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Congress Passes Bill To Avert Government Shutdown

Republicans in Congress are scrambling to avoid a chaotic government shutdown that could overshadow their signature tax bill before it even gets signed into law.
Mark Wilson
Getty Images
Republicans in Congress are scrambling to avoid a chaotic government shutdown that could overshadow their signature tax bill before it even gets signed into law.

Updated at 7:14 p.m. ET

After a monumental legislative victory on taxes this week, Republicans in Congress have been scrambling to avoid a chaotic government shutdown that could overshadow their signature tax bill before it even gets signed into law.

The House and Senate passed a spending bill on Thursday that would push a deadline to fund the government back from midnight on Friday to Jan. 19, allowing lawmakers to head home for the holidays without resolving much of their unfinished business. In addition to most Republicans, about a dozen House Democrats and several Senate Democrats also voted for the bill.

House Minority Leader Nancy Pelosi had put it on the GOP to keep the government open. "The Republicans control the Congress. They control the House, they control the Senate, and they have the signature in the White House. They have the votes to keep government open. They don't need us to keep government open," she said Thursday.

Still, President Trump sought to toss blame for the tense moment at congressional Democrats on Twitter on Thursday morning.

The continuing resolution that Republicans in the House had released early Thursday punts tough decisions related to long-term government spending, immigration and defense into the first part of the new year.

Republicans needed at least some bipartisan support for the measure in the Senate, as the bill requires 60 votes to be approved, and Republicans control just 52 seats there.

In addition to keeping the government open, the legislation extends short-term authorizations for the Children's Health Insurance Program, as well as the Veterans Choice Program, which allows veterans to receive health care at community providers outside of the Veterans Affairs system.

The bill also temporarily extends a controversial provision in the Foreign Intelligence Surveillance Act, or FISA, Amendments Act, known as Section 702, which was set to expire at the end of the year. The FBI and other intelligence agencies have said it is critical to fighting terrorism.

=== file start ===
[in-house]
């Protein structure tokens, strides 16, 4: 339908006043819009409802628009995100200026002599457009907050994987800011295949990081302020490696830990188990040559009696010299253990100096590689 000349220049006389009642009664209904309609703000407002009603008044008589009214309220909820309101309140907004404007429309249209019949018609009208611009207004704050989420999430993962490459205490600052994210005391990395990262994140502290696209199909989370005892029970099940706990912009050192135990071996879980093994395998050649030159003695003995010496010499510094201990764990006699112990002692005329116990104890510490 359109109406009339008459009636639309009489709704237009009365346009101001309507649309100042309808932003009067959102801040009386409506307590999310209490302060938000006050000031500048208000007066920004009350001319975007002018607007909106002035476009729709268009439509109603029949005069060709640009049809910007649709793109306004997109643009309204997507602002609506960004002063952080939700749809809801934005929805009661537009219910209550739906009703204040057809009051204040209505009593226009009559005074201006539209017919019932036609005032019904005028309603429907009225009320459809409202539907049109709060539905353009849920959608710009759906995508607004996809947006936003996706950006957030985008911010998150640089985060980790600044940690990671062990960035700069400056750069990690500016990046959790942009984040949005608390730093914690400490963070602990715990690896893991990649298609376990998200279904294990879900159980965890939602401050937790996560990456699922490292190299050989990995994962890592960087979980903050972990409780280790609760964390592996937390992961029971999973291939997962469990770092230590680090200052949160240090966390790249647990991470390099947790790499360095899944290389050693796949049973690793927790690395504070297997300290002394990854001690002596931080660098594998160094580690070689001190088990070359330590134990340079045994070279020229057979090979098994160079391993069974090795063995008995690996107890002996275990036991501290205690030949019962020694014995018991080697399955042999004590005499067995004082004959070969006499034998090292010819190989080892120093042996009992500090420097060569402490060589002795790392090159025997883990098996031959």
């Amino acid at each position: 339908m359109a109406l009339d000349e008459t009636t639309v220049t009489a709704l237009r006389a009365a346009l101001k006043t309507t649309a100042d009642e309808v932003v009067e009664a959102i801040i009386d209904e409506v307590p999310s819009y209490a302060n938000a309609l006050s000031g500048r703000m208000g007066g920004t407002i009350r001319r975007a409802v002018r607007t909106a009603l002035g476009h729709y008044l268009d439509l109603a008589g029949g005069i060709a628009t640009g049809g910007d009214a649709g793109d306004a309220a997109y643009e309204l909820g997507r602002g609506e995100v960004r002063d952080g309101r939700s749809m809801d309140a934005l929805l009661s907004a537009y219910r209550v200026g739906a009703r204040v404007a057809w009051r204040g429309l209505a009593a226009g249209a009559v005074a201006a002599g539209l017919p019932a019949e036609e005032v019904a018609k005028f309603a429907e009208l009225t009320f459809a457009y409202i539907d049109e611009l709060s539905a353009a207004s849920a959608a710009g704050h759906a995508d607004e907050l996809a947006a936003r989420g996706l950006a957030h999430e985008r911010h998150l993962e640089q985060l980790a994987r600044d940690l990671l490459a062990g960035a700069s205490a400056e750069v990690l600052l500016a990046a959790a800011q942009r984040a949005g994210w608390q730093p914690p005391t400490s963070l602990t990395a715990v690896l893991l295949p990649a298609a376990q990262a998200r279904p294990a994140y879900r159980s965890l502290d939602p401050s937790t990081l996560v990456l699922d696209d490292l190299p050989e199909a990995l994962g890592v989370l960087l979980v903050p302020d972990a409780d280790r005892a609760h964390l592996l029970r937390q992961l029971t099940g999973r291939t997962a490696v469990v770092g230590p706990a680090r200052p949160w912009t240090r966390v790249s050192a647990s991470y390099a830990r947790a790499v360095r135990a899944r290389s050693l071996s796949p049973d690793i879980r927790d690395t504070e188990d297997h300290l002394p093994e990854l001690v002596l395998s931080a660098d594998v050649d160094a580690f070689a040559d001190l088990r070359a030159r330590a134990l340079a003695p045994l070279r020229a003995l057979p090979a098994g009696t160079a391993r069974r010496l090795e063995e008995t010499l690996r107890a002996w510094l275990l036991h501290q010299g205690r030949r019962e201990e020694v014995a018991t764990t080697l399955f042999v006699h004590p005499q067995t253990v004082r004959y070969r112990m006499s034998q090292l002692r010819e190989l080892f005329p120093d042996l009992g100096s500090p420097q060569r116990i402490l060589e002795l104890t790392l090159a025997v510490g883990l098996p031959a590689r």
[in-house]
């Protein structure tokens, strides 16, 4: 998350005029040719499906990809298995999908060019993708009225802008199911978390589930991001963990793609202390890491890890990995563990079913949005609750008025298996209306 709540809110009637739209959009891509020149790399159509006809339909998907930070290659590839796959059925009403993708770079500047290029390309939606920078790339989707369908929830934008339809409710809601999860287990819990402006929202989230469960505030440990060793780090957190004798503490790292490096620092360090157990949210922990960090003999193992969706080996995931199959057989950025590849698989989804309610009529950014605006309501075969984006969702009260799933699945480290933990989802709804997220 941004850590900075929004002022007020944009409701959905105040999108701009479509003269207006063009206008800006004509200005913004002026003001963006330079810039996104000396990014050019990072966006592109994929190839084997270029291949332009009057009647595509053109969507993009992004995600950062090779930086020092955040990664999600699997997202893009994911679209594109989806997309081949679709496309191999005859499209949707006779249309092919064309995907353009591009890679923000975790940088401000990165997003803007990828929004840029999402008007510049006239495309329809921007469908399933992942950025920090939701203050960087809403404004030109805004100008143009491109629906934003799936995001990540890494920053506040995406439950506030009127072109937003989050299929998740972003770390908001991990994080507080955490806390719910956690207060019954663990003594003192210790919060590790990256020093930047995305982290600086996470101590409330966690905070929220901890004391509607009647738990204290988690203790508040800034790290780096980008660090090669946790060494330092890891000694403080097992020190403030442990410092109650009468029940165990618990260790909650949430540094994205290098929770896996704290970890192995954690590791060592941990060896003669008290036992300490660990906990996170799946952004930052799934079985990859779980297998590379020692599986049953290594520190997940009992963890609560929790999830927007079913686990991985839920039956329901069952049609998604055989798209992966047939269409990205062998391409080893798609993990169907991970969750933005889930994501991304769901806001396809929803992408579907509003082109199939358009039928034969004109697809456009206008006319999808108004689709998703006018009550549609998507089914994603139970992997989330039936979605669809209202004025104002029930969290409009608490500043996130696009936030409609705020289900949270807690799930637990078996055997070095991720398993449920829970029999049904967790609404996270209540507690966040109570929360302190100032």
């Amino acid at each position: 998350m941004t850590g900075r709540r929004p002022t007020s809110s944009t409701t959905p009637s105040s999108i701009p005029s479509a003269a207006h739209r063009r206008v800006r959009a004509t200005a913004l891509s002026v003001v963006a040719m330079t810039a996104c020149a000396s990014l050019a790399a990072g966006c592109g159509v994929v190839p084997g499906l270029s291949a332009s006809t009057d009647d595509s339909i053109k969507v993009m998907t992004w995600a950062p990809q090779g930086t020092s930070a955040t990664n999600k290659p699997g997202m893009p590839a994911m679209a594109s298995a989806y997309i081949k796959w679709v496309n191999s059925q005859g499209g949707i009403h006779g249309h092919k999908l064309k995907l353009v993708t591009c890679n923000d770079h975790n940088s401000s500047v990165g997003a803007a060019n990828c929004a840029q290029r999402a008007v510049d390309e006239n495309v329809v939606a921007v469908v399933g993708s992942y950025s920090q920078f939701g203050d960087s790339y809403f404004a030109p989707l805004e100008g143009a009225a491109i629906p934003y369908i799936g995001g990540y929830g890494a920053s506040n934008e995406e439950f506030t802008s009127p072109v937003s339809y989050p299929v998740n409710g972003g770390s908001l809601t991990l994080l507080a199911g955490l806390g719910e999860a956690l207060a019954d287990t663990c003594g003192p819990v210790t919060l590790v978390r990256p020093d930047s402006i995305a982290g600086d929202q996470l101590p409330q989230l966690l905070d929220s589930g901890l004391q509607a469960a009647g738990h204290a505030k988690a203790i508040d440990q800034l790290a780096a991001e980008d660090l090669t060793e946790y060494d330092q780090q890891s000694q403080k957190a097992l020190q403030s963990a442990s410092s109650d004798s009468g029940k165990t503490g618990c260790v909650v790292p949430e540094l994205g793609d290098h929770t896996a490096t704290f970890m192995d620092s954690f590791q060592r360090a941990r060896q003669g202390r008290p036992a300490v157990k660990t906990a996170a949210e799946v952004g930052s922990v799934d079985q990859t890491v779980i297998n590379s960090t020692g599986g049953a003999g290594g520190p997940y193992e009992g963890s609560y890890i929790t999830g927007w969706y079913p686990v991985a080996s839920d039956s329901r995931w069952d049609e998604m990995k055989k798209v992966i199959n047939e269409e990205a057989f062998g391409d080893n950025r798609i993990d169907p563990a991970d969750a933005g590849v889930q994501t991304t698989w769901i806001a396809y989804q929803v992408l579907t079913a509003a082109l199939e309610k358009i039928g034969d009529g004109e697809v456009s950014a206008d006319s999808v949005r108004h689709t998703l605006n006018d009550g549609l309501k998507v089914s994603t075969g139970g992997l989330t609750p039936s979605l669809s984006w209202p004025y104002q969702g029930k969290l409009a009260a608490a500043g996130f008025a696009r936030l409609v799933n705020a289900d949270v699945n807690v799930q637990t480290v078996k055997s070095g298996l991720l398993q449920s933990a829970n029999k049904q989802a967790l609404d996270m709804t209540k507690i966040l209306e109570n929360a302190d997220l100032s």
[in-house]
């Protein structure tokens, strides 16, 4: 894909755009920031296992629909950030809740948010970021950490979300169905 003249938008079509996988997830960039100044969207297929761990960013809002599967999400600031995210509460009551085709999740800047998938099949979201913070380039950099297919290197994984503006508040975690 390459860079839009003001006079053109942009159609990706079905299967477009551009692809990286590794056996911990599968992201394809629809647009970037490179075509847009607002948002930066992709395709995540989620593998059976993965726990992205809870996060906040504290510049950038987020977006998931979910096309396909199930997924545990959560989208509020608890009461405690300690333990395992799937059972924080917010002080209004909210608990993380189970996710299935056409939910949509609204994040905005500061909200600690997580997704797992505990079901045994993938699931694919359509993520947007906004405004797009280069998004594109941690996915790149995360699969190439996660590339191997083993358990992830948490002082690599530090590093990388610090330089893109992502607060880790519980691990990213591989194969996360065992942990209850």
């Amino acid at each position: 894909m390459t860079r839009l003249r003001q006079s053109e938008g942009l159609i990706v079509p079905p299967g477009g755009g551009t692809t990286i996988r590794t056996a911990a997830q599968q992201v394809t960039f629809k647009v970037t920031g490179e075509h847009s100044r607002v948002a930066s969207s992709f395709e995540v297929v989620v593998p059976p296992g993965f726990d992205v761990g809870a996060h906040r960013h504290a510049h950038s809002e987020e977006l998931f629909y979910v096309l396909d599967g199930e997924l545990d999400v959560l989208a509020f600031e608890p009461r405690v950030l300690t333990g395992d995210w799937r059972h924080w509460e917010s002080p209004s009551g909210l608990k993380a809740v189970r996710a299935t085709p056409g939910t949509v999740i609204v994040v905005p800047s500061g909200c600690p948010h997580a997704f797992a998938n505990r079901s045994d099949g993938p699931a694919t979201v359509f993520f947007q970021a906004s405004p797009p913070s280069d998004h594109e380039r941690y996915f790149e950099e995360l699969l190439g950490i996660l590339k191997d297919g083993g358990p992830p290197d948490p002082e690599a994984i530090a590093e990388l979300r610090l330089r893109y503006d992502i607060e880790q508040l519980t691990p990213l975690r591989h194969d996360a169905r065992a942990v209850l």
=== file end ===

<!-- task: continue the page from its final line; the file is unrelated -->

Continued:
The stopgap bill includes a nod to defense hawks in Congress who were hoping for caps on defense spending to be lifted, another point of friction with Democrats being delayed. It provides funds to repair two naval ships that were damaged this year in the Pacific, as well as money to bolster ballistic missile defense.

A big disaster relief funding bill for areas hit by hurricanes and wildfires was passed in the House as well, but it appears the Senate will hold off on voting on that bill until January.

In the new year, when bipartisan budget debates begin again, a pair of major polarizing topics loom.

Congressional Democrats, and some Republicans, are hoping for legislation to protect thousands of undocumented immigrants brought into the U.S. as children. There had been talk that Democrats could threaten a government shutdown to force a vote on the measure, known as the Deferred Action for Childhood Arrivals, but those whispers quieted as the deadline grew closer.

Trump ordered an end to the Obama-era protection program in September, but White House legislative affairs director Marc Short said Thursday that the president was always hoping for Congress to come up with a legislative solution.

"We believe we'll have a resolution to that in January or February," Short told NPR's Rachel Martin.

And a pair of senators are poised to propose legislation to stabilize insurance markets, after the Republican tax plan zeroed out the Affordable Care Act's individual mandate that had required people to buy health insurance. Sen. Susan Collins, R-Maine, had committed to getting legislation passed by the end of the year, but she and Sen. Lamar Alexander, R-Tenn., have now committed to a proposal "after the first of the year."

Collins and Alexander said in a joint statement that they would be waiting to unveil the legislation because "it has become clear that Congress will only be able to pass another short-term extension to prevent a government shutdown and to continue a few essential programs."

Senate Majority Leader Mitch McConnell, R-Ky., pledged again on Thursday to bring that legislation up for a vote next year in an interview with NPR.

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Miles Parks is a reporter on NPR's Washington Desk. He covers voting and elections, and also reports on breaking news.
Arnie Seipel
Arnie Seipel is the Deputy Washington Editor for NPR. He oversees daily news coverage of politics and the inner workings of the federal government. Prior to this role, he edited politics coverage for seven years, leading NPR's reporting on the 2016, 2018 and 2020 elections. In between campaigns, Seipel edited coverage of Congress and the White House, and he coordinated coverage of major events including State of the Union addresses, Supreme Court confirmations and congressional hearings.